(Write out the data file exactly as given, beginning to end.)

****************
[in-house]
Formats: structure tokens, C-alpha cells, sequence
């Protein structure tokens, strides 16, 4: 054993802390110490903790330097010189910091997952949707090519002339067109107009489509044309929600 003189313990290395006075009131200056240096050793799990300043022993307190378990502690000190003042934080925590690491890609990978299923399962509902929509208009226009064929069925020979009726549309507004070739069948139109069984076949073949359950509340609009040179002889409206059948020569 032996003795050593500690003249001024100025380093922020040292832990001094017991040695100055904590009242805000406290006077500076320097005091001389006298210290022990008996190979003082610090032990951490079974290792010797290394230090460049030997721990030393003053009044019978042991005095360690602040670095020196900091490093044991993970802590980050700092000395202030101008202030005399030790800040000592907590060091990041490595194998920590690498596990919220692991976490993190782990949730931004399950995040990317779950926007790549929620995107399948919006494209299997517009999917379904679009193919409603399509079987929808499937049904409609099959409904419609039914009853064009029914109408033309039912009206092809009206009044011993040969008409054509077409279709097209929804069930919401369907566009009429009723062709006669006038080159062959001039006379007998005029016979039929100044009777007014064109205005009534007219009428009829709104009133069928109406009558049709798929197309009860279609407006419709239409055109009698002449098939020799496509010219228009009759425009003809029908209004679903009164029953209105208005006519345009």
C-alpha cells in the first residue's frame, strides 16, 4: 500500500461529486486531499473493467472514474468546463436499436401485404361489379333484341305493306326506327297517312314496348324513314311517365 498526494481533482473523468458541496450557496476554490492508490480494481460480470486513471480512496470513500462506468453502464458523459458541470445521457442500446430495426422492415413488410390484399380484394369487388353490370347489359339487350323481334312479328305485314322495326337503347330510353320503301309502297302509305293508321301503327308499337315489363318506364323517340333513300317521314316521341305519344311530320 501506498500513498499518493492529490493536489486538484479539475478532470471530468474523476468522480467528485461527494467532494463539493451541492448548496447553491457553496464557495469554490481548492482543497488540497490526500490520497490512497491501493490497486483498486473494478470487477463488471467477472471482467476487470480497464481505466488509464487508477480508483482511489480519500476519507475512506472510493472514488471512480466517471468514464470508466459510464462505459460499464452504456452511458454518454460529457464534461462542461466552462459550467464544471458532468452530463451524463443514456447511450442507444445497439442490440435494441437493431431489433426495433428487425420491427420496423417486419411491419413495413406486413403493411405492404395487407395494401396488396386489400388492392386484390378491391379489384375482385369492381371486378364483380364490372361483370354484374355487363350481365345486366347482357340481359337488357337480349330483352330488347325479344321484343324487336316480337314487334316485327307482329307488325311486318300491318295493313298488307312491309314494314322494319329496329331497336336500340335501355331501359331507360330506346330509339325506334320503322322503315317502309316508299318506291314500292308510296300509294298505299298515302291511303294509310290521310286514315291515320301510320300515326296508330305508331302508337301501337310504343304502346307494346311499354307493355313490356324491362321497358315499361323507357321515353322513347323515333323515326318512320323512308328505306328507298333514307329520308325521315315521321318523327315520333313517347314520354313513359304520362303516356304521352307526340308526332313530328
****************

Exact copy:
[in-house]
Formats: structure tokens, C-alpha cells, sequence
């Protein structure tokens, strides 16, 4: 054993802390110490903790330097010189910091997952949707090519002339067109107009489509044309929600 003189313990290395006075009131200056240096050793799990300043022993307190378990502690000190003042934080925590690491890609990978299923399962509902929509208009226009064929069925020979009726549309507004070739069948139109069984076949073949359950509340609009040179002889409206059948020569 032996003795050593500690003249001024100025380093922020040292832990001094017991040695100055904590009242805000406290006077500076320097005091001389006298210290022990008996190979003082610090032990951490079974290792010797290394230090460049030997721990030393003053009044019978042991005095360690602040670095020196900091490093044991993970802590980050700092000395202030101008202030005399030790800040000592907590060091990041490595194998920590690498596990919220692991976490993190782990949730931004399950995040990317779950926007790549929620995107399948919006494209299997517009999917379904679009193919409603399509079987929808499937049904409609099959409904419609039914009853064009029914109408033309039912009206092809009206009044011993040969008409054509077409279709097209929804069930919401369907566009009429009723062709006669006038080159062959001039006379007998005029016979039929100044009777007014064109205005009534007219009428009829709104009133069928109406009558049709798929197309009860279609407006419709239409055109009698002449098939020799496509010219228009009759425009003809029908209004679903009164029953209105208005006519345009």
C-alpha cells in the first residue's frame, strides 16, 4: 500500500461529486486531499473493467472514474468546463436499436401485404361489379333484341305493306326506327297517312314496348324513314311517365 498526494481533482473523468458541496450557496476554490492508490480494481460480470486513471480512496470513500462506468453502464458523459458541470445521457442500446430495426422492415413488410390484399380484394369487388353490370347489359339487350323481334312479328305485314322495326337503347330510353320503301309502297302509305293508321301503327308499337315489363318506364323517340333513300317521314316521341305519344311530320 501506498500513498499518493492529490493536489486538484479539475478532470471530468474523476468522480467528485461527494467532494463539493451541492448548496447553491457553496464557495469554490481548492482543497488540497490526500490520497490512497491501493490497486483498486473494478470487477463488471467477472471482467476487470480497464481505466488509464487508477480508483482511489480519500476519507475512506472510493472514488471512480466517471468514464470508466459510464462505459460499464452504456452511458454518454460529457464534461462542461466552462459550467464544471458532468452530463451524463443514456447511450442507444445497439442490440435494441437493431431489433426495433428487425420491427420496423417486419411491419413495413406486413403493411405492404395487407395494401396488396386489400388492392386484390378491391379489384375482385369492381371486378364483380364490372361483370354484374355487363350481365345486366347482357340481359337488357337480349330483352330488347325479344321484343324487336316480337314487334316485327307482329307488325311486318300491318295493313298488307312491309314494314322494319329496329331497336336500340335501355331501359331507360330506346330509339325506334320503322322503315317502309316508299318506291314500292308510296300509294298505299298515302291511303294509310290521310286514315291515320301510320300515326296508330305508331302508337301501337310504343304502346307494346311499354307493355313490356324491362321497358315499361323507357321515353322513347323515333323515326318512320323512308328505306328507298333514307329520308325521315315521321318523327315520333313517347314520354313513359304520362303516356304521352307526340308526332313530328